‘This encourages patient abandonment’: Edmontonians rally against Bill 207 at Alberta legislature

Several hundred people gathered at the Alberta legislature Saturday, protesting the controversial Bill 207, the so-called “conscience rights” bill.

“It’s a risky and slippery slope when you talk about providing people a right to discriminate,” said Sandra Azocar, executive director of Friends of Medicare.

The bill, which has now passed first reading, was introduced in the legislature by Peace River United Conservative Party MLA Dan Williams, and is aimed at reasserting the Charter-protected freedom of conscience and religion for health providers.

If passed, health care providers would be allowed to refuse service to any individual based on conscience, including religious beliefs, moral and ethical values and cultural traditions.

Many have concerns about the bill, including what it could do to reproductive services, like access to abortion and birth control pills, or that it could create new barriers for LGBTQ2 people accessing healthcare.

“We want to send them a clear message that this is a discriminatory bill, and it is an unnecessary bill, and it will cause a great deal of harm to a lot of Albertans,” Azocar said.

Azocar also added that she believes the current system already protects conscientious rights. The current provincial standards say that if a provider, like a doctor or pharmacist, is “prevented” by their religious or conscience beliefs from providing access to information or services, they must ensure the patient is offered an effective, timely referral.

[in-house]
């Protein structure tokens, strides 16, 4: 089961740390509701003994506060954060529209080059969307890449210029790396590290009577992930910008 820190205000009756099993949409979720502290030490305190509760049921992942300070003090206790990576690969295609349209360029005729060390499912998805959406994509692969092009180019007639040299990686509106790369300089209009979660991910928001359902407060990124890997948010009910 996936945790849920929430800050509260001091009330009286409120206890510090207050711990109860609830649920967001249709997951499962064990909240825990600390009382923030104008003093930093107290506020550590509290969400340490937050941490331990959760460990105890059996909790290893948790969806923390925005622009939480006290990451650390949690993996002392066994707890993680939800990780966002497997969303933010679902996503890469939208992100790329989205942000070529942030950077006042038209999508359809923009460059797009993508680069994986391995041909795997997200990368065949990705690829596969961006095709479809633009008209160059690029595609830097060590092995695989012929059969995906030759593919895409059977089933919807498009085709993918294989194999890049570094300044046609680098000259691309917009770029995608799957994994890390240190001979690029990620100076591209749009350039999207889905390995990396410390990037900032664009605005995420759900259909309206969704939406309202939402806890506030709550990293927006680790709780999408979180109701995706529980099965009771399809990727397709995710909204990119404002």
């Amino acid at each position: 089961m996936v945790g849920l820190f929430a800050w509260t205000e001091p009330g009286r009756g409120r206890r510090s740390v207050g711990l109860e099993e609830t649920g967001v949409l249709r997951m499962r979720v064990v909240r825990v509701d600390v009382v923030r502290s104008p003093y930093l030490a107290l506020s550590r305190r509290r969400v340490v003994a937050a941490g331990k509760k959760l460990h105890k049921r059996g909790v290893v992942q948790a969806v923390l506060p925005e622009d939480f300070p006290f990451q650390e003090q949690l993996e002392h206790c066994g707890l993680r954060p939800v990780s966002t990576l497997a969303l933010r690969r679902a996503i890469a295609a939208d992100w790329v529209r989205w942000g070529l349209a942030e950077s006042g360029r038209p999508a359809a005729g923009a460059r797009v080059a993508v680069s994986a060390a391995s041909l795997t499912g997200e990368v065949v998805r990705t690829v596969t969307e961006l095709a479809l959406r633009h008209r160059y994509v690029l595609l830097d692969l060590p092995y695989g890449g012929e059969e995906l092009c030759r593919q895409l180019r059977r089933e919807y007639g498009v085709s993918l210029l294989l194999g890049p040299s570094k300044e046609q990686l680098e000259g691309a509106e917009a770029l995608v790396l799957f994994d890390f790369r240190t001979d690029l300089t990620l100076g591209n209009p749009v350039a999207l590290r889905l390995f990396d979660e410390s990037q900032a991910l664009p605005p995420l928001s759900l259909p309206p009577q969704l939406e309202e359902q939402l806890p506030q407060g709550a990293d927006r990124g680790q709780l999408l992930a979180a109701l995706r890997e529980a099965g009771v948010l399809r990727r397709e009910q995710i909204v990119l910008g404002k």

The new bill doesn’t have any specifications about referrals.

Some of Saturday’s demonstrators were also concerned about dying with dignity and assisted-suicide access.

“If Bill 207 passes, this encourages patient abandonment, this encourages bad behavior,” said Bradley Peter, the Edmonton chapter co-chair of Dying With Dignity Canada.

Peter said he is also concerned that Bill 207 would give institutions the right to refuse.

Last year, Covenant Health came under fire and put forward new guidelines, after a patient was forced to hold a medically-assisted-dying-assessment on a busy sidewalk outside of the hospital.

Since Covenant Health is a faith-based health organization, it does not offer medically-assisted dying services at its hospitals, but is legally bound to help arrange for patients to access them elsewhere.

But there are concerns Bill 207 could change that.

“We currently have practices in Covenant Health where patients are forced out of facilities to die, because Covenant Health has decided they don’t support assisted dying,” Peter said.

“This is the type of behavior that Bill 207 is encouraging.”

Source: Read Full Article